How to say 'No' so you can say 'Yes'
By Robin Smith | 28 June 2021
Life is full of trade-offs.
Every time we say yes, we are saying no to something else. Likewise, every time we say no, we are saying yes to other things.
Are your priorities - the people you care about, the work that matters most - getting your yes?
Are you saying yes to the things you really want to commit to? Or are you saying yes because you don't know how to assertively and politely say no?
Being considerate of other people's needs and wanting to be a team player is important. In order to be an effective team player, you also need to be realistic about your capacity, energy reserves and bandwidth.
When you know your priorities and values - what you want time and energy to say yes to - saying no becomes much simpler.
Ironically, when we're feeling stressed, we're more likely to say no to ourselves, to stop doing the things that bring us joy and replenish us. This is actually the time we need to say yes to ourselves and no to others. If we can identify why we're feeling stressed, we can actually take steps to reduce our stress.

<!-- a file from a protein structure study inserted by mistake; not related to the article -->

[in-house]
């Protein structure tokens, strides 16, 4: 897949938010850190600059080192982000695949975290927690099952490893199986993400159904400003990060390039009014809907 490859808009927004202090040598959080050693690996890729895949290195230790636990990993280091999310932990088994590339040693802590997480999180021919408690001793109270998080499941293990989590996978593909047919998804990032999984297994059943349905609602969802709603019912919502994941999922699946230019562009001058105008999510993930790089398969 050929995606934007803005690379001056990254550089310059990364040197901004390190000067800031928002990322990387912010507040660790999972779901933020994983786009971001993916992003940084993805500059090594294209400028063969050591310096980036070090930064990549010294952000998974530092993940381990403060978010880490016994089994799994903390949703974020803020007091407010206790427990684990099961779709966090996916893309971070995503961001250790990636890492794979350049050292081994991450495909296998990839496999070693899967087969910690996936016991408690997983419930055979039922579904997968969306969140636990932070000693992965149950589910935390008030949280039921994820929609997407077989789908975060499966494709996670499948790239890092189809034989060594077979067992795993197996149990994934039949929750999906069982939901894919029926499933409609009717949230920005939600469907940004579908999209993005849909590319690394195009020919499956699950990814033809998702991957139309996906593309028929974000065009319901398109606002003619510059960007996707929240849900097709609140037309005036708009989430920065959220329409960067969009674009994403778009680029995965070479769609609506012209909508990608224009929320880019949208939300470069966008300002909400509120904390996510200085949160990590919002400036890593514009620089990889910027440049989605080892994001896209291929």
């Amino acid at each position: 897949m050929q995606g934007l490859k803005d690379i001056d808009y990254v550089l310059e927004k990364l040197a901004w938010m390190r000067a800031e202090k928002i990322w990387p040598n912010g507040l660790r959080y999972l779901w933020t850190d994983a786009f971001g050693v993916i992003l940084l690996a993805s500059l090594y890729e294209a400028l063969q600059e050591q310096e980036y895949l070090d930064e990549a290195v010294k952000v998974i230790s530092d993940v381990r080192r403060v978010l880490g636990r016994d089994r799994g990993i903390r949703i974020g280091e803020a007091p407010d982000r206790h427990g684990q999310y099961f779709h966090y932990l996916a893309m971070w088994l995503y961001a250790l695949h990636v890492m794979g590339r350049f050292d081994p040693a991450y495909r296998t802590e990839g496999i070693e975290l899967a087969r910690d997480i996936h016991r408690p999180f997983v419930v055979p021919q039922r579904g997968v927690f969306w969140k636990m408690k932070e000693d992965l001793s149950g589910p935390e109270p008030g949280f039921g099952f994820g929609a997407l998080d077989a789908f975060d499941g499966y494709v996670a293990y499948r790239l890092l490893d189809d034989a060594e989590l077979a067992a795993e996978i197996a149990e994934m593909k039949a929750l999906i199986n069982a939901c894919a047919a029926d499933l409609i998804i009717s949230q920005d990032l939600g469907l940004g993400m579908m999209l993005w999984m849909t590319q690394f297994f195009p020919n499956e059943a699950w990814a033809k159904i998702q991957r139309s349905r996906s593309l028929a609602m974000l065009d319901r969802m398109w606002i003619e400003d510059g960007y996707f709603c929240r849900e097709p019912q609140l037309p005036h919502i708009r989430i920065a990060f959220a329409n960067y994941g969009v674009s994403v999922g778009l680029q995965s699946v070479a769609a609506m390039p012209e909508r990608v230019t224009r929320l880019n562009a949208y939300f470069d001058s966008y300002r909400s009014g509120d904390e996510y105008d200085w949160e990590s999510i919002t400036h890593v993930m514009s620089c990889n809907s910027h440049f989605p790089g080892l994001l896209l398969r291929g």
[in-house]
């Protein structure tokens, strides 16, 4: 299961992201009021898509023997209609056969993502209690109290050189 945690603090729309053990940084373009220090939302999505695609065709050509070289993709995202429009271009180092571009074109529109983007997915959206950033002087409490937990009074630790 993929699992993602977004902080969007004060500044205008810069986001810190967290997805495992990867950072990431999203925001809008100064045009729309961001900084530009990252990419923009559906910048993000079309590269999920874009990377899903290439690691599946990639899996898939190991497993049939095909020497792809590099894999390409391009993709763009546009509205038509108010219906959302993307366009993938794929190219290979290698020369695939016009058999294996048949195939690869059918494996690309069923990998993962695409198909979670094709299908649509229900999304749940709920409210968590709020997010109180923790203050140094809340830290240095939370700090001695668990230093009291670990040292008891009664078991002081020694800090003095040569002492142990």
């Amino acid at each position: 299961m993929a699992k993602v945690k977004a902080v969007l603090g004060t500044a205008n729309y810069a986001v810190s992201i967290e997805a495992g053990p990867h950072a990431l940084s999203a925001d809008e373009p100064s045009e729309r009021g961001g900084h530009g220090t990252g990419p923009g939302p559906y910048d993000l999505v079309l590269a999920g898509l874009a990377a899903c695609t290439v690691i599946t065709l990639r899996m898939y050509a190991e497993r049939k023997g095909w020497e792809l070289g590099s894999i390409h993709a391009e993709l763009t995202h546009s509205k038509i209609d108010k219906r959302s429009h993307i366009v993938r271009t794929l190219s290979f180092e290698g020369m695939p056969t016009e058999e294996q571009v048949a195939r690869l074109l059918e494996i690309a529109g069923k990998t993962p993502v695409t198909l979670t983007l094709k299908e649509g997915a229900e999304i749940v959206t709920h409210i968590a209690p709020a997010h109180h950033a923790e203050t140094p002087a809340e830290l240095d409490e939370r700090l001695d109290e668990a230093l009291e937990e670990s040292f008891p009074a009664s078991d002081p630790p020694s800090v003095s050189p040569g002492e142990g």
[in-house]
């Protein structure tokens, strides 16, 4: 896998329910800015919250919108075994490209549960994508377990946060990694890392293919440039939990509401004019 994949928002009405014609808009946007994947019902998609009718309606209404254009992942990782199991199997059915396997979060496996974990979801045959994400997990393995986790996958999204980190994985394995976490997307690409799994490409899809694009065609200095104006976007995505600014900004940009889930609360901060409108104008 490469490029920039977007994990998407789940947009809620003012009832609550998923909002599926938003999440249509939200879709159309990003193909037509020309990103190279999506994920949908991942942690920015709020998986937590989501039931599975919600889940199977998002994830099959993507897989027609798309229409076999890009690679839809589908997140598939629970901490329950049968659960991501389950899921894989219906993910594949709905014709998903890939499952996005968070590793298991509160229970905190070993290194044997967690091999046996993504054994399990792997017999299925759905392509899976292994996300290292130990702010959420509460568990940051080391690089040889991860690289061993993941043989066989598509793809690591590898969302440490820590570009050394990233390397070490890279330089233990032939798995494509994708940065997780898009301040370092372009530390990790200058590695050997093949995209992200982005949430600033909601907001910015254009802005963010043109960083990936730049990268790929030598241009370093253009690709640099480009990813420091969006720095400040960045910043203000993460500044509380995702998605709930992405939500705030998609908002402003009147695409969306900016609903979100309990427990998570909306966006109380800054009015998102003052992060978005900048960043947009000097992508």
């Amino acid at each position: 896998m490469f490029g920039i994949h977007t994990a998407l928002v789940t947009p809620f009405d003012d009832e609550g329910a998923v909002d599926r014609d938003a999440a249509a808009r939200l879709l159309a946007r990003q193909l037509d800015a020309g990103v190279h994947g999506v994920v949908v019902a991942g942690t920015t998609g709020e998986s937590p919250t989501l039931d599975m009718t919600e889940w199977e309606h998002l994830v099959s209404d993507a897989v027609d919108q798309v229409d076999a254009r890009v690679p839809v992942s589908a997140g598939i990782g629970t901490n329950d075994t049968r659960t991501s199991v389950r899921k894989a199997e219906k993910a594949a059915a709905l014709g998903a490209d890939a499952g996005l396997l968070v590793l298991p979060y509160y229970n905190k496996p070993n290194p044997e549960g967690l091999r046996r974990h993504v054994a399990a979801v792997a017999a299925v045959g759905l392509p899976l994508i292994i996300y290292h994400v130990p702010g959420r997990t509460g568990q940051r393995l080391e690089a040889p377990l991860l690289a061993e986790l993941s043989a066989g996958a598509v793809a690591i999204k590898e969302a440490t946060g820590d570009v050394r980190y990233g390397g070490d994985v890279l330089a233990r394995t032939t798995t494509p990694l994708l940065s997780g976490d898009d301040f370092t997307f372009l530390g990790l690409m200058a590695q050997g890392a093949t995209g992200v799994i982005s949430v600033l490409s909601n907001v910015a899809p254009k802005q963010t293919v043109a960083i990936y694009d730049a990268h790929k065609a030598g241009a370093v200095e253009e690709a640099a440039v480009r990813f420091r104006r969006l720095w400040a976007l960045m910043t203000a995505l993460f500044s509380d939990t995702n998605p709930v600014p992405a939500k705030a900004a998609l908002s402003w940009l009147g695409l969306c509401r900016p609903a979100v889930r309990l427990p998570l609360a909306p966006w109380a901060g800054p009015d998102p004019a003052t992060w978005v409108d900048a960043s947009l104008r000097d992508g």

Feeling overloaded? Say no and push back on tasks of lower priority.
Feeling anxious about how much you have to get done in so little time? Say no to multitasking. Slow down and single-task. Taking much-needed and deserved breaks (intentional) is one thing—getting distracted (involuntarily) is another. Research shows that it can take up to 23 minutes to get back on task after being interrupted or distracted.
Try out some of the strategies above and below. Build your own 'no' repertoire and give it a go. If you're not used to saying 'no' or considering your own workload and energy before saying yes, it will take some time and practice.
About the author, Robin Smith
Robin is the Head of Content for Synergy Health Ltd. She has a Master’s degree in Physiotherapy and is an experienced health care professional, trainer and communicator in health, wellbeing and entrepreneurship. She is passionate about mindset, mental health and innovation and is the founder of Healthier Humans and the co-host of the Healthier Humans podcast.
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